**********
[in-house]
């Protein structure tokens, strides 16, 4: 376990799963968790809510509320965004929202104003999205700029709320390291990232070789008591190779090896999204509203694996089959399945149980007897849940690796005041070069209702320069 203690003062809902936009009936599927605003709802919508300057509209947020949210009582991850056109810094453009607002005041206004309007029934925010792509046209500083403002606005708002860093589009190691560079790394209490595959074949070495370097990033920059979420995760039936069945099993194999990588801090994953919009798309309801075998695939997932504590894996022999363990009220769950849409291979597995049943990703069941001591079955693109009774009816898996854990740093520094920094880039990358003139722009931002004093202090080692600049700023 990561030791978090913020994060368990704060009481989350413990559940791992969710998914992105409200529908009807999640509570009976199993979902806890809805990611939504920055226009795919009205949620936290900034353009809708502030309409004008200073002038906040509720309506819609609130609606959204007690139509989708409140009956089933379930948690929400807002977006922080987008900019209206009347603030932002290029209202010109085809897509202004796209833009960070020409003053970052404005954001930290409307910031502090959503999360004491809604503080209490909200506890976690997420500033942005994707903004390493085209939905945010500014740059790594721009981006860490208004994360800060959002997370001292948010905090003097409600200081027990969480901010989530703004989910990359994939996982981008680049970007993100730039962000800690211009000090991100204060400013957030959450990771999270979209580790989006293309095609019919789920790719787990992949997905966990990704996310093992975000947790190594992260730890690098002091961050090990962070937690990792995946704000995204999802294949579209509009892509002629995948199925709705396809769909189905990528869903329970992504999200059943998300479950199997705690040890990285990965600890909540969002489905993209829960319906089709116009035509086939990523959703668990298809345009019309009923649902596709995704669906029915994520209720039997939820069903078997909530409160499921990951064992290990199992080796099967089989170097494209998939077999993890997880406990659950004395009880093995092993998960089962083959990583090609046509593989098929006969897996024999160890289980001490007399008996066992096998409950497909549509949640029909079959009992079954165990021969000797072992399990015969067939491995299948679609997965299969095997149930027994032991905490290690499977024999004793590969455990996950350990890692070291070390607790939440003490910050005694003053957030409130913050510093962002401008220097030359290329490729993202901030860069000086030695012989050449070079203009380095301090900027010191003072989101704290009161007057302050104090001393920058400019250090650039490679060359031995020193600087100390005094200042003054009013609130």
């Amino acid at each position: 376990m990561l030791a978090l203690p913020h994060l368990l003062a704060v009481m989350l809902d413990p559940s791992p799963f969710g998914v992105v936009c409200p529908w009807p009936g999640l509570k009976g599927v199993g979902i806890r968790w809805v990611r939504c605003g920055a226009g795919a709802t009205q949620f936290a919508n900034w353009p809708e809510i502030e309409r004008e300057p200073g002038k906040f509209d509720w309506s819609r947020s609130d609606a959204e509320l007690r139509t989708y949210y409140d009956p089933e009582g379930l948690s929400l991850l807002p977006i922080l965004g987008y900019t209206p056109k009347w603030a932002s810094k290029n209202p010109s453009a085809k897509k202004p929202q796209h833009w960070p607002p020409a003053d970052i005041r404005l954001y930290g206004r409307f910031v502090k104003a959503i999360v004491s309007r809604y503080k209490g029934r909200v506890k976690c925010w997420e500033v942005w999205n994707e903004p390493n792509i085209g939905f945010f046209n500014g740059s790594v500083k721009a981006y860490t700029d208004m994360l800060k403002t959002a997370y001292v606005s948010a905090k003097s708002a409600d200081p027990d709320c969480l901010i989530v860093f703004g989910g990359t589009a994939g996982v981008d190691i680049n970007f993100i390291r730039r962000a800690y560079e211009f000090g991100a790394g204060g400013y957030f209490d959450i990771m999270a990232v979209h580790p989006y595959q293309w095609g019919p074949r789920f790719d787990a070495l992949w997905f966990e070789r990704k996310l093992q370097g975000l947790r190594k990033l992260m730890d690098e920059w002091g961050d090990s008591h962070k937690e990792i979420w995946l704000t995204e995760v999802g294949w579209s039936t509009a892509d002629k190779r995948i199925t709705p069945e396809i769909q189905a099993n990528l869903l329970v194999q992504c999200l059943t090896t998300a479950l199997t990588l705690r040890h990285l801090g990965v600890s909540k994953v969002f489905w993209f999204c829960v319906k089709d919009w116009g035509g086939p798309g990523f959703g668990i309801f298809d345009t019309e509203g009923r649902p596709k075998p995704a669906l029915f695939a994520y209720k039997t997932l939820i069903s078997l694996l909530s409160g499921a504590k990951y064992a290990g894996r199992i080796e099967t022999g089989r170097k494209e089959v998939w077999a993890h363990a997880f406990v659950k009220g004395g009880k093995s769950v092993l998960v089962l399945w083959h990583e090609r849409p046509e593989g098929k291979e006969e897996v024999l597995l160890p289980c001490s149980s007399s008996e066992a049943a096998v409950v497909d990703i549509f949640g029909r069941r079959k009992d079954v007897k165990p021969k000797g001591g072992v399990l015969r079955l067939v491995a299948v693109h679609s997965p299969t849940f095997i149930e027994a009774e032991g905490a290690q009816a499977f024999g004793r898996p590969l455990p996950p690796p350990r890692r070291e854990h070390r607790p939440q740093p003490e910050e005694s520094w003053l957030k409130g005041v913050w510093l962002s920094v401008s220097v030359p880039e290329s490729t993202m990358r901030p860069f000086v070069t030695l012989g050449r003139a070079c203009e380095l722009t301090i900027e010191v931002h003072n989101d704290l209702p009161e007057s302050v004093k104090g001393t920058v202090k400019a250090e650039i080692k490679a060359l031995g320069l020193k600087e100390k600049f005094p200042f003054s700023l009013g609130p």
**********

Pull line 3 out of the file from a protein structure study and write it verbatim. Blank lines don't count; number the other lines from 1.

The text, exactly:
């Amino acid at each position: 376990m990561l030791a978090l203690p913020h994060l368990l003062a704060v009481m989350l809902d413990p559940s791992p799963f969710g998914v992105v936009c409200p529908w009807p009936g999640l509570k009976g599927v199993g979902i806890r968790w809805v990611r939504c605003g920055a226009g795919a709802t009205q949620f936290a919508n900034w353009p809708e809510i502030e309409r004008e300057p200073g002038k906040f509209d509720w309506s819609r947020s609130d609606a959204e509320l007690r139509t989708y949210y409140d009956p089933e009582g379930l948690s929400l991850l807002p977006i922080l965004g987008y900019t209206p056109k009347w603030a932002s810094k290029n209202p010109s453009a085809k897509k202004p929202q796209h833009w960070p607002p020409a003053d970052i005041r404005l954001y930290g206004r409307f910031v502090k104003a959503i999360v004491s309007r809604y503080k209490g029934r909200v506890k976690c925010w997420e500033v942005w999205n994707e903004p390493n792509i085209g939905f945010f046209n500014g740059s790594v500083k721009a981006y860490t700029d208004m994360l800060k403002t959002a997370y001292v606005s948010a905090k003097s708002a409600d200081p027990d709320c969480l901010i989530v860093f703004g989910g990359t589009a994939g996982v981008d190691i680049n970007f993100i390291r730039r962000a800690y560079e211009f000090g991100a790394g204060g400013y957030f209490d959450i990771m999270a990232v979209h580790p989006y595959q293309w095609g019919p074949r789920f790719d787990a070495l992949w997905f966990e070789r990704k996310l093992q370097g975000l947790r190594k990033l992260m730890d690098e920059w002091g961050d090990s008591h962070k937690e990792i979420w995946l704000t995204e995760v999802g294949w579209s039936t509009a892509d002629k190779r995948i199925t709705p069945e396809i769909q189905a099993n990528l869903l329970v194999q992504c999200l059943t090896t998300a479950l199997t990588l705690r040890h990285l801090g990965v600890s909540k994953v969002f489905w993209f999204c829960v319906k089709d919009w116009g035509g086939p798309g990523f959703g668990i309801f298809d345009t019309e509203g009923r649902p596709k075998p995704a669906l029915f695939a994520y209720k039997t997932l939820i069903s078997l694996l909530s409160g499921a504590k990951y064992a290990g894996r199992i080796e099967t022999g089989r170097k494209e089959v998939w077999a993890h363990a997880f406990v659950k009220g004395g009880k093995s769950v092993l998960v089962l399945w083959h990583e090609r849409p046509e593989g098929k291979e006969e897996v024999l597995l160890p289980c001490s149980s007399s008996e066992a049943a096998v409950v497909d990703i549509f949640g029909r069941r079959k009992d079954v007897k165990p021969k000797g001591g072992v399990l015969r079955l067939v491995a299948v693109h679609s997965p299969t849940f095997i149930e027994a009774e032991g905490a290690q009816a499977f024999g004793r898996p590969l455990p996950p690796p350990r890692r070291e854990h070390r607790p939440q740093p003490e910050e005694s520094w003053l957030k409130g005041v913050w510093l962002s920094v401008s220097v030359p880039e290329s490729t993202m990358r901030p860069f000086v070069t030695l012989g050449r003139a070079c203009e380095l722009t301090i900027e010191v931002h003072n989101d704290l209702p009161e007057s302050v004093k104090g001393t920058v202090k400019a250090e650039i080692k490679a060359l031995g320069l020193k600087e100390k600049f005094p200042f003054s700023l009013g609130p």